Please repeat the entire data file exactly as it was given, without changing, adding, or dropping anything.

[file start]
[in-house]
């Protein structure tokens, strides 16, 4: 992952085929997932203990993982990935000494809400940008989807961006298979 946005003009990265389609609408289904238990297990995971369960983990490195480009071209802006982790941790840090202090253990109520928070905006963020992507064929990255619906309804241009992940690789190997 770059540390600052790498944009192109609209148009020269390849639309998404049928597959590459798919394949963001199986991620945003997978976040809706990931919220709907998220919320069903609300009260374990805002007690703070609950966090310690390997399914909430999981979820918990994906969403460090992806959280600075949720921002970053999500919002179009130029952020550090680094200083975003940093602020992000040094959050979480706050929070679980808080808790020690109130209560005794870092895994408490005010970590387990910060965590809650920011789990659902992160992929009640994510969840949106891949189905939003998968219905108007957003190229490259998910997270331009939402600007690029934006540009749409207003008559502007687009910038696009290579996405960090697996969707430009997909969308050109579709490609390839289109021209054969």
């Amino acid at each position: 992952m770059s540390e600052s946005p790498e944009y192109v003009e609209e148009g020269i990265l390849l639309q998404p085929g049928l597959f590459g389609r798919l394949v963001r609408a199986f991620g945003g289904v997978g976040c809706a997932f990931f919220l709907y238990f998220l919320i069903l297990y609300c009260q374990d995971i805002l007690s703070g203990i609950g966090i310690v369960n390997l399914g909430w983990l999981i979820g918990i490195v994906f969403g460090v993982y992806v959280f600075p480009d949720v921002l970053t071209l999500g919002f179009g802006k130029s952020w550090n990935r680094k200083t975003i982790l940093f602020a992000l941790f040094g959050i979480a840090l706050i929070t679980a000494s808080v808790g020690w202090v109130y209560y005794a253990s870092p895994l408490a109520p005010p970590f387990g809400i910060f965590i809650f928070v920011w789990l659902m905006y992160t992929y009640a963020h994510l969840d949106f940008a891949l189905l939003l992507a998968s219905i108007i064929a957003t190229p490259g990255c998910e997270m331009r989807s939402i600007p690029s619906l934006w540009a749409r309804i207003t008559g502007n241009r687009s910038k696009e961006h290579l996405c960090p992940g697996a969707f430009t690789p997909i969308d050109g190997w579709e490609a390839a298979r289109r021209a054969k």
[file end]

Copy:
[in-house]
């Protein structure tokens, strides 16, 4: 992952085929997932203990993982990935000494809400940008989807961006298979 946005003009990265389609609408289904238990297990995971369960983990490195480009071209802006982790941790840090202090253990109520928070905006963020992507064929990255619906309804241009992940690789190997 770059540390600052790498944009192109609209148009020269390849639309998404049928597959590459798919394949963001199986991620945003997978976040809706990931919220709907998220919320069903609300009260374990805002007690703070609950966090310690390997399914909430999981979820918990994906969403460090992806959280600075949720921002970053999500919002179009130029952020550090680094200083975003940093602020992000040094959050979480706050929070679980808080808790020690109130209560005794870092895994408490005010970590387990910060965590809650920011789990659902992160992929009640994510969840949106891949189905939003998968219905108007957003190229490259998910997270331009939402600007690029934006540009749409207003008559502007687009910038696009290579996405960090697996969707430009997909969308050109579709490609390839289109021209054969």
């Amino acid at each position: 992952m770059s540390e600052s946005p790498e944009y192109v003009e609209e148009g020269i990265l390849l639309q998404p085929g049928l597959f590459g389609r798919l394949v963001r609408a199986f991620g945003g289904v997978g976040c809706a997932f990931f919220l709907y238990f998220l919320i069903l297990y609300c009260q374990d995971i805002l007690s703070g203990i609950g966090i310690v369960n390997l399914g909430w983990l999981i979820g918990i490195v994906f969403g460090v993982y992806v959280f600075p480009d949720v921002l970053t071209l999500g919002f179009g802006k130029s952020w550090n990935r680094k200083t975003i982790l940093f602020a992000l941790f040094g959050i979480a840090l706050i929070t679980a000494s808080v808790g020690w202090v109130y209560y005794a253990s870092p895994l408490a109520p005010p970590f387990g809400i910060f965590i809650f928070v920011w789990l659902m905006y992160t992929y009640a963020h994510l969840d949106f940008a891949l189905l939003l992507a998968s219905i108007i064929a957003t190229p490259g990255c998910e997270m331009r989807s939402i600007p690029s619906l934006w540009a749409r309804i207003t008559g502007n241009r687009s910038k696009e961006h290579l996405c960090p992940g697996a969707f430009t690789p997909i969308d050109g190997w579709e490609a390839a298979r289109r021209a054969k």